The power utility has a non-binding agreement to import as much as 400 megawatts of power from South Africa’s Eskom Holdings SOC Ltd., which is unable to meet local demand and has implemented rolling blackouts, now in their sixth day in SA.
“Load-shedding is thus being implemented over and above the advertised schedule,” Zesa said in an emailed statement Tuesday.
Zimbabwe has been experiencing daily outages of as much as 18 hours daily owing to a drought that has slashed its hydropower supply. The situation is exacerbated by frequent breakdowns at its main thermal power station, Hwange.
Meanwhile, in South Africa, the energy crisis eased as state power utility Eskom Holdings SOC Ltd. scrambled to repair broken plants and supplemented supply using gas turbines and pumped-storage facilities.
Load shedding, should be limited to 2,000 megawatts on Wednesday — down from a peak of 6,000 megawatts on Monday — and are expected to end next week, Eskom said in an emailed statement. The outages temporarily interrupted production at several mines, disrupted mobile-phone services and weighed on the rand.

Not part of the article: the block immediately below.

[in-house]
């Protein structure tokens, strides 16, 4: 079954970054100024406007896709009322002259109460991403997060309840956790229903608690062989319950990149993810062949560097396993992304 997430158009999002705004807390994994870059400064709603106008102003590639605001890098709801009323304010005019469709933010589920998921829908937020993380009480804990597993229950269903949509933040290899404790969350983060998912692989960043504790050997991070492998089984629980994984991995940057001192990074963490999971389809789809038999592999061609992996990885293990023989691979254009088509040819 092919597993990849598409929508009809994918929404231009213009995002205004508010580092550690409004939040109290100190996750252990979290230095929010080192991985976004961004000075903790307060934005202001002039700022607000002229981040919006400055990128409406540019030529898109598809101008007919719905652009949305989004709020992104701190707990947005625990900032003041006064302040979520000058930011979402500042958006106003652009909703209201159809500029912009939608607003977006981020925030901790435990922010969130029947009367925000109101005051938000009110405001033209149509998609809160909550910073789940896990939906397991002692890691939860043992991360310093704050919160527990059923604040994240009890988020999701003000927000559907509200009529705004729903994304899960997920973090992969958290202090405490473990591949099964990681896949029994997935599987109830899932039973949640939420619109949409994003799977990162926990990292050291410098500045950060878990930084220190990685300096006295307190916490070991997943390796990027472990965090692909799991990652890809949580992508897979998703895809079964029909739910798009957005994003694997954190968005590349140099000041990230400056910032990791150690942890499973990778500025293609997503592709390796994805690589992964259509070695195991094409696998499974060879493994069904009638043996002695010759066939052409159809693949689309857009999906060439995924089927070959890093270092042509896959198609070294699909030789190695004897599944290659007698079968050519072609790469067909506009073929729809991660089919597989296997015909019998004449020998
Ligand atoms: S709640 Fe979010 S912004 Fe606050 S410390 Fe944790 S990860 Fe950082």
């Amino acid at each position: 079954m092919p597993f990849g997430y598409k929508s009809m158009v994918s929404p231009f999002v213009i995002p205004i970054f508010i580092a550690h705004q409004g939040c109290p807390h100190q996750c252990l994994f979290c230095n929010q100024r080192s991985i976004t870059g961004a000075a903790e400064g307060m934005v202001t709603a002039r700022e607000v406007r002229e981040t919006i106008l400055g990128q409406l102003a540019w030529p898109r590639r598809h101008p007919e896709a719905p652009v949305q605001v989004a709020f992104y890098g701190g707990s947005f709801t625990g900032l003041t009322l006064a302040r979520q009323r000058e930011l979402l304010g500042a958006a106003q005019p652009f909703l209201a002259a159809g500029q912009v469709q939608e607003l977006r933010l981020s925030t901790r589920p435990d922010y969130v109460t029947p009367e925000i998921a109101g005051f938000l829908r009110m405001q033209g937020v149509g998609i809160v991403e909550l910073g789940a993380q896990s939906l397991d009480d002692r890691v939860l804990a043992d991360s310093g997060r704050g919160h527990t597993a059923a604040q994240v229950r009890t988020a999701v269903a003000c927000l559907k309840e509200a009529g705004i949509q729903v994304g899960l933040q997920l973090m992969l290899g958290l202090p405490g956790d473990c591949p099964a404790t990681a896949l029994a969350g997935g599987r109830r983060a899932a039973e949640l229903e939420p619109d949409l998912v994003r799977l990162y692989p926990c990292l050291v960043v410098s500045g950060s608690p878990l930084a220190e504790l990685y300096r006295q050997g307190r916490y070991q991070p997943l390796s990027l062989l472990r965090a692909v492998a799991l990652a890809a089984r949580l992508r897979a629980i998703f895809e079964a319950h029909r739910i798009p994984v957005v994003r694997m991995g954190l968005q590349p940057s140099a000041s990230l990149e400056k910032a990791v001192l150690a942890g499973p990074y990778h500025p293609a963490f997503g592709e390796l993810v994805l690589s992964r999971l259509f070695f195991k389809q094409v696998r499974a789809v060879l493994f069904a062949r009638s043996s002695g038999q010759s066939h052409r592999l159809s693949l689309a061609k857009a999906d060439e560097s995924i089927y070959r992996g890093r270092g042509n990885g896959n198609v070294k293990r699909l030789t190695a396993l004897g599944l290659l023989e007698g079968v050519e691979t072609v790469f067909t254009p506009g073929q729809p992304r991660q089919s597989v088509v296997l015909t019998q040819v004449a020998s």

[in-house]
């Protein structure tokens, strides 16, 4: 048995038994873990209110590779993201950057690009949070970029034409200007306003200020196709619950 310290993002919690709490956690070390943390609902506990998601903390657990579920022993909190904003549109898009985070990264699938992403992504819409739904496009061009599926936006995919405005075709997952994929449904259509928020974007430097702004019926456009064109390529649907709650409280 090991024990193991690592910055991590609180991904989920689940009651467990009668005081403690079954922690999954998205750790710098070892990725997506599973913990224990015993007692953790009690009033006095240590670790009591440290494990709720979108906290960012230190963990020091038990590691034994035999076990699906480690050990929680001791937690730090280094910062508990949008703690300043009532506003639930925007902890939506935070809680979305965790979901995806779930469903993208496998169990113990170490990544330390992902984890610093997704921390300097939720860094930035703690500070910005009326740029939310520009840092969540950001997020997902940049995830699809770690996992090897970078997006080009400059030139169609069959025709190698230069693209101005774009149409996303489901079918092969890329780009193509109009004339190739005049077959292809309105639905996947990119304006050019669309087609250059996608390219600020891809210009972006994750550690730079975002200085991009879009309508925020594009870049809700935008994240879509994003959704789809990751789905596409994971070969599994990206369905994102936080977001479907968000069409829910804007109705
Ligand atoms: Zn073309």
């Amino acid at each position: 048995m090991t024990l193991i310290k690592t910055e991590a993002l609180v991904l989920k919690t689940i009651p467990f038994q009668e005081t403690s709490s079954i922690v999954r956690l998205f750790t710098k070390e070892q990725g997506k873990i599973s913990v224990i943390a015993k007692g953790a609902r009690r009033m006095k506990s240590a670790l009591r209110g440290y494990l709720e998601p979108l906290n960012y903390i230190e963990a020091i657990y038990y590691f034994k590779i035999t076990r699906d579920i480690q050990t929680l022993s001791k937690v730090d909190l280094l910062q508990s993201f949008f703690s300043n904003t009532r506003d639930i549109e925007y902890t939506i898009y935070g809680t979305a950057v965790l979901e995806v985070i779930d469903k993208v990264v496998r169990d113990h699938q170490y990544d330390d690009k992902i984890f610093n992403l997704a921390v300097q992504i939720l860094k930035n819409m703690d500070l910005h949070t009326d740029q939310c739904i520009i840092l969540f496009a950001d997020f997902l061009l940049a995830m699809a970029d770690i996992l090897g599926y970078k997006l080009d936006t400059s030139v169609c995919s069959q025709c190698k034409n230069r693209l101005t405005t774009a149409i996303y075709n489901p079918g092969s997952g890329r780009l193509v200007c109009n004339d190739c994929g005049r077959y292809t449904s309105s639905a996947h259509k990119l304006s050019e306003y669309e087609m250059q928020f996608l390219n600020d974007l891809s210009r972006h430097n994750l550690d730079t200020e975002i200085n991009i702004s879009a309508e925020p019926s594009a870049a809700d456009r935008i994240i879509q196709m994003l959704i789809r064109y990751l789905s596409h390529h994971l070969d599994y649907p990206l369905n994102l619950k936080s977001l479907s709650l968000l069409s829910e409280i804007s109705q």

“As the generating plant continues to perform at low levels of reliability, any unexpected shift, such as an increase in unplanned breakdowns, could result in a change in the load-shedding stage at short notice,” Eskom said. “We continue to ask customers to reduce demand.”